Anonymous said...

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Jerry Springer Show - The Comforter Apostle & Chief Priest Tazadaqyah facing the Ku Klux Klan
VH1 - The Comforter Apostle & Chief High Priest Tazadaqyah is interviewed by VH1
The Comforter Speaks Against the Religions of the World Pt 1
The Comforter Speaks Against the Religions of the World Pt 2
Video clip of Mormons in Georgia
First Speaking Engagement
Tribute to the 12 Tribes of Israel
Video Clip on Marriage and Low Self-Esteem

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Classes held daily
1941 Madison Avenue (125th Street), New York, NY 10027 – WORLD HEADQUARTERS
(212) 828-9490, (212) 289-9923
*Our websites:,com_frontpage/Itemid,1/

Here are some flyers to print out to read.

*Is your church teaching you the truth according to the Holy Bible?

*Who are the Black people according to the Holy Bible?
(click near the lower right hand corner of the flyer to enlarge it)

*What about Slavery?
(click near the lower right hand corner of the flyer to enlarge it)

*The Edomites, 'the wicked' descendants of Esau.

*Who are the Native Americans according to the Holy Bible?

m.j. said...

I just had dealt with a situation last night and the phyisical triggers came topla, my stomach felt as if it was in knots, i was crying because I was saddedned and yet angered by the actions of someone that is important to me:) Thank you for this insightful read:)

Apka said...

sonya, good post !!! but what should i do about my in-laws who have to give a negetive comment on everything.i have discussed the problems with my husband but of no use.

Sonya Triggs-Wharton said...


Just because your in-laws are negative doesn't mean you have to buy into it. Someone once gave me some great advice. They said if you don't want anyone to comment on something, don't tell anyone about it! When you are with your in-laws, talk about the weather or politics or sports. Don't talk about anything deeply personal because if they are negative, they will simply find a way to say something negative about it. Definitely don't talk about anything that is truly meaningful or personal to you. Let them heap their scorn on the war or on gas prices - not you. And, if you are forced to listen to something they have to say, just nod your say, say mmm-hmm and drop it. Under no circumstances should you get into an extended conversation with them about it.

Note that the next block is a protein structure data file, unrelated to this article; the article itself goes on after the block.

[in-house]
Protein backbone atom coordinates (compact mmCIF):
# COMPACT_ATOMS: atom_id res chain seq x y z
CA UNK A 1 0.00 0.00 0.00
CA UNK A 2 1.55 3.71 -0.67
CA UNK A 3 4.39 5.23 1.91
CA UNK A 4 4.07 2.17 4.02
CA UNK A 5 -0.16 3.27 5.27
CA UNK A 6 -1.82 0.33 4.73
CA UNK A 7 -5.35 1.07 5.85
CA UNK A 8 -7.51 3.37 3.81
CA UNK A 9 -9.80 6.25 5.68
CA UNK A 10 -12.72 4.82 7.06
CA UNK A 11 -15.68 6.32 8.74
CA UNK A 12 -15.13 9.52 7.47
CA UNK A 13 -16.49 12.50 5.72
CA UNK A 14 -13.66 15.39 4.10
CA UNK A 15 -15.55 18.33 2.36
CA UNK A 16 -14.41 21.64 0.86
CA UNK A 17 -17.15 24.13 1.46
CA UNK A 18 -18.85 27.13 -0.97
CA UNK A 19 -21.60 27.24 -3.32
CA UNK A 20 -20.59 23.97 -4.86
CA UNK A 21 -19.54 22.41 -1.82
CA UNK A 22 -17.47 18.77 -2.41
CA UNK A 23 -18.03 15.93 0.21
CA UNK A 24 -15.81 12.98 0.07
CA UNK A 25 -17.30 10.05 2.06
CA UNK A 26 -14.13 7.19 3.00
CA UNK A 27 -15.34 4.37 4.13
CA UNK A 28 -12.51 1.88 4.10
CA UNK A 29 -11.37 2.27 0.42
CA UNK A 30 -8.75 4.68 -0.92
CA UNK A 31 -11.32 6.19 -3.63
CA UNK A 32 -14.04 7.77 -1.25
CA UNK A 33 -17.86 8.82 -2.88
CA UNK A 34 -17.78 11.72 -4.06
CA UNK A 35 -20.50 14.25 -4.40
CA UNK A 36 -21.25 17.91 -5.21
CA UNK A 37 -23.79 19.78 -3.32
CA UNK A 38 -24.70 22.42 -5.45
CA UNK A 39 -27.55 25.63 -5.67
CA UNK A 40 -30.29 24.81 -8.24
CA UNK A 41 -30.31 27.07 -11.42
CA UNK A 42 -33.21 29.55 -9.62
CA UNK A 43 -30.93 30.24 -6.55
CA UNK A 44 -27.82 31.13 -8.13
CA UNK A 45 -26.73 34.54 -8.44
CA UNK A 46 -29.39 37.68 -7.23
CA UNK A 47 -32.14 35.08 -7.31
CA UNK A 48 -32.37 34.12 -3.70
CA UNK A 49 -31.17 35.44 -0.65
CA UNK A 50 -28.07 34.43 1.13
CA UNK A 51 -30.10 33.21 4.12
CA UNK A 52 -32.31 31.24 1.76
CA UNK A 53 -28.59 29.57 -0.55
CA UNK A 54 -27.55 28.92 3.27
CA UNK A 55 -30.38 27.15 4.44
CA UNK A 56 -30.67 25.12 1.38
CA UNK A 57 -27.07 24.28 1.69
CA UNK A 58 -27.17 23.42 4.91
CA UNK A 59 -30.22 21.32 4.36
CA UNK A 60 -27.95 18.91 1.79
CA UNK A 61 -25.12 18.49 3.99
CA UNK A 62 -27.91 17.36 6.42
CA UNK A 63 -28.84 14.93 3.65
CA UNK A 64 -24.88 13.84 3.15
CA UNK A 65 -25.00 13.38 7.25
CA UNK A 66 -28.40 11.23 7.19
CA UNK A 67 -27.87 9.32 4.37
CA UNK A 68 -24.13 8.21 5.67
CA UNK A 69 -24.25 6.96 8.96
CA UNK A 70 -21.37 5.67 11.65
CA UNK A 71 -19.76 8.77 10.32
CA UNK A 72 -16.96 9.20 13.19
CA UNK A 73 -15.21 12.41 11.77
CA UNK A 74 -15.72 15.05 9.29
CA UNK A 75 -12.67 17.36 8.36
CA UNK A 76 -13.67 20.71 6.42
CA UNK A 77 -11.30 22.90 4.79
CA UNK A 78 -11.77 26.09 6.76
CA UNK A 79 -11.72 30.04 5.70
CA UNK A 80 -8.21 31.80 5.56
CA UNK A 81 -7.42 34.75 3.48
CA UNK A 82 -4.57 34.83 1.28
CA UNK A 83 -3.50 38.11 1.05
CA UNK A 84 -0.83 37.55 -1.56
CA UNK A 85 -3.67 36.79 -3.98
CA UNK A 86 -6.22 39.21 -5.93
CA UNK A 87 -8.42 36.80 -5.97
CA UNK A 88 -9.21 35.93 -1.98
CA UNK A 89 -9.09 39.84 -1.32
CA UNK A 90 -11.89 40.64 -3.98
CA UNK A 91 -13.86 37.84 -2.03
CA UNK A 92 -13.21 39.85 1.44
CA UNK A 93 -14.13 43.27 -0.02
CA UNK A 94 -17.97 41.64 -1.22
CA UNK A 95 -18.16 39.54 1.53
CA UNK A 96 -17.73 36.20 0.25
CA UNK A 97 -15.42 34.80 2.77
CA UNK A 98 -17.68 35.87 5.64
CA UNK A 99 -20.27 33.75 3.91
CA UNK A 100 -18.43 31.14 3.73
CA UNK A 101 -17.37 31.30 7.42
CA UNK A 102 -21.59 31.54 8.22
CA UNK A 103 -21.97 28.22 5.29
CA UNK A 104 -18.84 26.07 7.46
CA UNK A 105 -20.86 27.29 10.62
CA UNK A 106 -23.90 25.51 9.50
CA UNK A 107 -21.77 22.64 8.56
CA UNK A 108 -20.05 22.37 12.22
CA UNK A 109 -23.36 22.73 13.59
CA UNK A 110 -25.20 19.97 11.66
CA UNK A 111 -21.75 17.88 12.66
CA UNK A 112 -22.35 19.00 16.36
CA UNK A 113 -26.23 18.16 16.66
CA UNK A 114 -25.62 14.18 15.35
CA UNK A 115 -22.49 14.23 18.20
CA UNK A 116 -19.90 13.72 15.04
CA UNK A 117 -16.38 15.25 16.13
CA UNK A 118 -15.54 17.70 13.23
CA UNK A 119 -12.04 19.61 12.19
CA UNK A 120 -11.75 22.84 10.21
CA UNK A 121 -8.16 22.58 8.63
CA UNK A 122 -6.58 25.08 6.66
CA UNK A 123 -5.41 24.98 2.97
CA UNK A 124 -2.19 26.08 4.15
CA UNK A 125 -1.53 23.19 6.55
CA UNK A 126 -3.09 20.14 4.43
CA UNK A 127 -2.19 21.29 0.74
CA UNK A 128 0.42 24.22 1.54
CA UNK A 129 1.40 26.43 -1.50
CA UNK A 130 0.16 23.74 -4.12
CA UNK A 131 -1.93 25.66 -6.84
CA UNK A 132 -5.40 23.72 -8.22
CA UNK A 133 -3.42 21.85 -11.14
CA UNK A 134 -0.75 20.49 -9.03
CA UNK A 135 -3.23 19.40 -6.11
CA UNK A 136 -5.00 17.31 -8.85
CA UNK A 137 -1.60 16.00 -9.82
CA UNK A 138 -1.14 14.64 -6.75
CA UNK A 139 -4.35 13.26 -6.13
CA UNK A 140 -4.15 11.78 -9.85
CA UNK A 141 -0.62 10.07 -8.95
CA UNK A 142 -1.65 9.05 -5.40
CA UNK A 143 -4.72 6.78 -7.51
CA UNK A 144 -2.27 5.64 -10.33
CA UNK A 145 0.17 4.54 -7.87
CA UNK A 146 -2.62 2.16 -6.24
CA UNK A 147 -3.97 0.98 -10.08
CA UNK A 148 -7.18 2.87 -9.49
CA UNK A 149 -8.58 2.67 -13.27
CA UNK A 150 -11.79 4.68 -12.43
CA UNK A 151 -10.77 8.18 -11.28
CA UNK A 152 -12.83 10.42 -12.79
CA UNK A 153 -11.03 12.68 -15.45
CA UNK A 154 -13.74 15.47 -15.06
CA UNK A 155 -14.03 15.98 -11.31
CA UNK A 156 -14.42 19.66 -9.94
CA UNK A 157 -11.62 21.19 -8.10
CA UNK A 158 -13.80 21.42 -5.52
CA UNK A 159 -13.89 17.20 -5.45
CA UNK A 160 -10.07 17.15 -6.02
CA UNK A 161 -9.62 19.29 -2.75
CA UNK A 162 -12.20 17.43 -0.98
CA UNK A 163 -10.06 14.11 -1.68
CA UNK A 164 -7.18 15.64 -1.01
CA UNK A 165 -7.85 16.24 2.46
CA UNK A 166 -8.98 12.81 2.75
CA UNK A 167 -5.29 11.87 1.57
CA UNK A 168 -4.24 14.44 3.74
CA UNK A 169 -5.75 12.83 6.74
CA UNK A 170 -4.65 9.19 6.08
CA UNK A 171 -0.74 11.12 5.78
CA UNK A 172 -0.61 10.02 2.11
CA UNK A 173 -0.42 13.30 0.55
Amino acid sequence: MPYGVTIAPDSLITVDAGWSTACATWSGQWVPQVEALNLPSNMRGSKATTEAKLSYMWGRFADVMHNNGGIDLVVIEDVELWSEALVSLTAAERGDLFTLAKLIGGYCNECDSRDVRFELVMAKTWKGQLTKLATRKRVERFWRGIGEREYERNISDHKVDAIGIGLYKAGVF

Also try finding activities to do with them - like shopping, miniature golf, etc. - where you'll be occupied with doing things instead of talking. Maybe they'll end up having so much fun, they'll forget to be negative!

mencari kebenaran said...

1 would like to ask you baby..where is the story of jesus when he was at thirteen tiil twentynine years old
in bible??

and the second is when the first time jesus was potreted?
and who was his photograper?
what kind of brand of camera was used?

the third is.. is jesus the GOD OR human being?

did jesus ever give instruction to pray on sunday?

is there in bible if jesus one hundred present human and one hundred present GOD?

is there in bible said if you believe jesus as the GOD you will be entered to the heaven

1 need your answer as fast as possible..ok